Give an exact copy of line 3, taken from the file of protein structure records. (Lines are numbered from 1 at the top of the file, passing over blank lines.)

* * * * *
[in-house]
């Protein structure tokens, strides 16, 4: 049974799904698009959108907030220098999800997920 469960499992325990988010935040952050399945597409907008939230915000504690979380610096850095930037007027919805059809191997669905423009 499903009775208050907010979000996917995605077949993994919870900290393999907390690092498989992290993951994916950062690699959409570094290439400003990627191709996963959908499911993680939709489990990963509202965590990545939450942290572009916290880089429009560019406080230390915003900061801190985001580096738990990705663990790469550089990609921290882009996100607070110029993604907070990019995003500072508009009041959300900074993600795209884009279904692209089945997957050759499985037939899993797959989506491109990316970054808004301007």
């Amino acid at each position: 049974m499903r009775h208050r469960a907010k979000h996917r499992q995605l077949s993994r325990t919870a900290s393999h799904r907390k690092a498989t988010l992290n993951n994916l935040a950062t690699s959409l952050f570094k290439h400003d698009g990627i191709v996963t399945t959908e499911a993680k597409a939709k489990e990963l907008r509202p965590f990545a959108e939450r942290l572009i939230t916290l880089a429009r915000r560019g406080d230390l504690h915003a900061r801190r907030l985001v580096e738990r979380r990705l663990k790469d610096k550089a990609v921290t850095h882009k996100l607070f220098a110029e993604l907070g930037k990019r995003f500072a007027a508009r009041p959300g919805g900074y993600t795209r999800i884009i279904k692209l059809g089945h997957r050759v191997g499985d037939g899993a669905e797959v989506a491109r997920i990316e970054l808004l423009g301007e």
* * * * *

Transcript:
């Amino acid at each position: 049974m499903r009775h208050r469960a907010k979000h996917r499992q995605l077949s993994r325990t919870a900290s393999h799904r907390k690092a498989t988010l992290n993951n994916l935040a950062t690699s959409l952050f570094k290439h400003d698009g990627i191709v996963t399945t959908e499911a993680k597409a939709k489990e990963l907008r509202p965590f990545a959108e939450r942290l572009i939230t916290l880089a429009r915000r560019g406080d230390l504690h915003a900061r801190r907030l985001v580096e738990r979380r990705l663990k790469d610096k550089a990609v921290t850095h882009k996100l607070f220098a110029e993604l907070g930037k990019r995003f500072a007027a508009r009041p959300g919805g900074y993600t795209r999800i884009i279904k692209l059809g089945h997957r050759v191997g499985d037939g899993a669905e797959v989506a491109r997920i990316e970054l808004l423009g301007e």